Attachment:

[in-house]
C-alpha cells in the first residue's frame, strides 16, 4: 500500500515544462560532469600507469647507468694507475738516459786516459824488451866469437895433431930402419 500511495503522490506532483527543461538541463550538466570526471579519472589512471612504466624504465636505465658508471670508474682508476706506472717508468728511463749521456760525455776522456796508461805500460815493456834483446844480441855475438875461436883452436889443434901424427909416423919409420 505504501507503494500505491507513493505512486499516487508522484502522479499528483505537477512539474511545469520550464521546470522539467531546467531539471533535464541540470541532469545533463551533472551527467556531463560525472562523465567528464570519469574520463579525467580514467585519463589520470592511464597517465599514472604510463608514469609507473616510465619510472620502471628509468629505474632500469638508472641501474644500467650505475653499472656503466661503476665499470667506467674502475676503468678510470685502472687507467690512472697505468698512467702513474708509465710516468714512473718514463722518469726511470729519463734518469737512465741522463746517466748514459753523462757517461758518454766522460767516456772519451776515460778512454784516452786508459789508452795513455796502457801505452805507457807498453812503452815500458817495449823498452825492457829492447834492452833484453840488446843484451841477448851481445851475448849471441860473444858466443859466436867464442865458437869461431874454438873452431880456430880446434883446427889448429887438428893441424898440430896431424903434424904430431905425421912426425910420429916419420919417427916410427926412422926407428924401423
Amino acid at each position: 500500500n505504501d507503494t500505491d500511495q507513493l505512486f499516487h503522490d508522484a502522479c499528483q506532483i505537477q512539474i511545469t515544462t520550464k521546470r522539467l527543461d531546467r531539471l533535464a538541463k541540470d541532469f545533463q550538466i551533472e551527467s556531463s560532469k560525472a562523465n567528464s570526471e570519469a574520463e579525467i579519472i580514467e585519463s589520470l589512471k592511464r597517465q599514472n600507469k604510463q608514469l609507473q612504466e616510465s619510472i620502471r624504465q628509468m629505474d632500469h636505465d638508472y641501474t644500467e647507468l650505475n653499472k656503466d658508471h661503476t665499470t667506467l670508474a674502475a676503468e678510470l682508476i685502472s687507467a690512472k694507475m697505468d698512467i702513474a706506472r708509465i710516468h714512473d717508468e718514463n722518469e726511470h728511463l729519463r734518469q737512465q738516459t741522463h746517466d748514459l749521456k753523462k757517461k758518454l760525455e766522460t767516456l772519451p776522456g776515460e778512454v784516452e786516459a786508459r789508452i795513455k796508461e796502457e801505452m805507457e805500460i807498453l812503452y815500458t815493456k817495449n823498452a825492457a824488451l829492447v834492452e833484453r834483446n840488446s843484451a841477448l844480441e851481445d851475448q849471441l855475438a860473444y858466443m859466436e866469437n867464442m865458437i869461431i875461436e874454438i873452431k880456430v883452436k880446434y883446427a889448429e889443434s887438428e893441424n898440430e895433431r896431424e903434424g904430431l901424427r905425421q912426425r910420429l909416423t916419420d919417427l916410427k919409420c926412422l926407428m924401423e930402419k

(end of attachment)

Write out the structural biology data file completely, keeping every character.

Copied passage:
[in-house]
C-alpha cells in the first residue's frame, strides 16, 4: 500500500515544462560532469600507469647507468694507475738516459786516459824488451866469437895433431930402419 500511495503522490506532483527543461538541463550538466570526471579519472589512471612504466624504465636505465658508471670508474682508476706506472717508468728511463749521456760525455776522456796508461805500460815493456834483446844480441855475438875461436883452436889443434901424427909416423919409420 505504501507503494500505491507513493505512486499516487508522484502522479499528483505537477512539474511545469520550464521546470522539467531546467531539471533535464541540470541532469545533463551533472551527467556531463560525472562523465567528464570519469574520463579525467580514467585519463589520470592511464597517465599514472604510463608514469609507473616510465619510472620502471628509468629505474632500469638508472641501474644500467650505475653499472656503466661503476665499470667506467674502475676503468678510470685502472687507467690512472697505468698512467702513474708509465710516468714512473718514463722518469726511470729519463734518469737512465741522463746517466748514459753523462757517461758518454766522460767516456772519451776515460778512454784516452786508459789508452795513455796502457801505452805507457807498453812503452815500458817495449823498452825492457829492447834492452833484453840488446843484451841477448851481445851475448849471441860473444858466443859466436867464442865458437869461431874454438873452431880456430880446434883446427889448429887438428893441424898440430896431424903434424904430431905425421912426425910420429916419420919417427916410427926412422926407428924401423
Amino acid at each position: 500500500n505504501d507503494t500505491d500511495q507513493l505512486f499516487h503522490d508522484a502522479c499528483q506532483i505537477q512539474i511545469t515544462t520550464k521546470r522539467l527543461d531546467r531539471l533535464a538541463k541540470d541532469f545533463q550538466i551533472e551527467s556531463s560532469k560525472a562523465n567528464s570526471e570519469a574520463e579525467i579519472i580514467e585519463s589520470l589512471k592511464r597517465q599514472n600507469k604510463q608514469l609507473q612504466e616510465s619510472i620502471r624504465q628509468m629505474d632500469h636505465d638508472y641501474t644500467e647507468l650505475n653499472k656503466d658508471h661503476t665499470t667506467l670508474a674502475a676503468e678510470l682508476i685502472s687507467a690512472k694507475m697505468d698512467i702513474a706506472r708509465i710516468h714512473d717508468e718514463n722518469e726511470h728511463l729519463r734518469q737512465q738516459t741522463h746517466d748514459l749521456k753523462k757517461k758518454l760525455e766522460t767516456l772519451p776522456g776515460e778512454v784516452e786516459a786508459r789508452i795513455k796508461e796502457e801505452m805507457e805500460i807498453l812503452y815500458t815493456k817495449n823498452a825492457a824488451l829492447v834492452e833484453r834483446n840488446s843484451a841477448l844480441e851481445d851475448q849471441l855475438a860473444y858466443m859466436e866469437n867464442m865458437i869461431i875461436e874454438i873452431k880456430v883452436k880446434y883446427a889448429e889443434s887438428e893441424n898440430e895433431r896431424e903434424g904430431l901424427r905425421q912426425r910420429l909416423t916419420d919417427l916410427k919409420c926412422l926407428m924401423e930402419k